By giving designers and engineers the ability to print objects that have conductive properties, we may soon see 3D printing of not only plastic objects, but objects with electrical components, light bulbs, and perhaps more, as the technology advances.

“The use of our conductive filaments and new forms of liquid plastics opens up a huge field of exciting new possible applications for 3D printing, from electronics to micron-resolution applications,” said Mills. “We think this is a very important stage of development.”

3D Printing Liquid Conductive Plastic

Mills is aiming to raise £11,700 through this crowdfunding campaign. This campaign uses Indigogo's "flexible funding option", which means that whether the funding goal is met or not, all funds raised will go to Mills. As a reward to those who support his project, Mills offers a variety of conductive and liquid plastic filaments. In addition, among its options is an extruder, which will allow you to create your own filaments.

It will be interesting to see how this campaign plays out. In addition, these new materials will require 3D printers capable of printing with these new filaments. They will need an extruder that can be used with a nozzle the size of a hypodermic needle.

What do you think of this project? Will Mills achieve his funding goal? Will this 3D printing method be effective? Share your thoughts on this subject in the comments to this article. The two videos below provide the details of 3D printing with liquid plastic:

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used in modern industrial and home 3D printing.

When it comes to 3D printing, there is (almost) nothing impossible when it comes to materials, and researchers are constantly creating new ones.

There are certain "master" materials. The most common of these are plastics, ranging from industrial grade plastics like PEEK to very easy-to-handle plastics like PLA. Another common material is polymers, which are used in SLA printers. Composites are another category, and, as the name suggests, they are created (as if composed by a composer) by combining several materials, and the best is taken from each. The next large group of materials are metals. They are printed only by industrial machines.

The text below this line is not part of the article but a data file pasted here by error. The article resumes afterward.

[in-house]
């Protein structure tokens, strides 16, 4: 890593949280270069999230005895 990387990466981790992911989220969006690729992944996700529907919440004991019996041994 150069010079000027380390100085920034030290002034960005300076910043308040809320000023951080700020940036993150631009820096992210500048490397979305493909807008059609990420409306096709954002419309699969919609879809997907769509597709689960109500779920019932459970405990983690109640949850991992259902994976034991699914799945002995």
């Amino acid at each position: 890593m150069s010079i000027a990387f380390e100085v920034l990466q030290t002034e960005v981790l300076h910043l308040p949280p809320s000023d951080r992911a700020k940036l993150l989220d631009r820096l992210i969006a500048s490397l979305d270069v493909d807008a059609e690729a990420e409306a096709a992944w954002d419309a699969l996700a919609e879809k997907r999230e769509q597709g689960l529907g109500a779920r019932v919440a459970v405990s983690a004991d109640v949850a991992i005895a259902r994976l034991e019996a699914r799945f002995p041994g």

In this guide, we will only consider commercially available 3D printing materials. This means that we have excluded those that cannot be bought in the store, such as biological ones.

So, it's time to start talking about what materials you can work with in 3D printing, about their applications, properties and technologies.

Which material should I choose?

Sorry, but it depends on a lot of circumstances. For example, if you need to print a food container, you will need a 3D printing material that is also food compatible, like PETG. If you want to see in advance and on a smaller scale what will then be made as a result of injection molding, then it is not necessary to immediately use expensive materials when thermoplastics such as nylon are available.

There are also additive technologies such as Binder Jetting (jet printing with a binder) or stereolithography, which greatly expanded the range of materials used in 3D printing. Many jobs that have been the domain of manual craftsmen for centuries are now automated and can be done by anyone with even the slightest understanding of 3D printing 3D modeling. Here you can point to the wide possibilities of producing full-color concepts, architectural models and visualization of art projects from paper (SDL), sandstone (Binder Jetting) and polymers (PolyJet). Thus, it can be said that 3D printing materials have led to a kind of democratization of rapid prototyping of design ideas.

Materials for 3D printing with metals have revealed forms and applications that were previously unimaginable. Nowadays, it is no longer surprising that the aerospace industry is creating complex one-piece structures that use less material than before, and are therefore lighter, resulting in lower fuel consumption for aircraft compared to traditional approaches.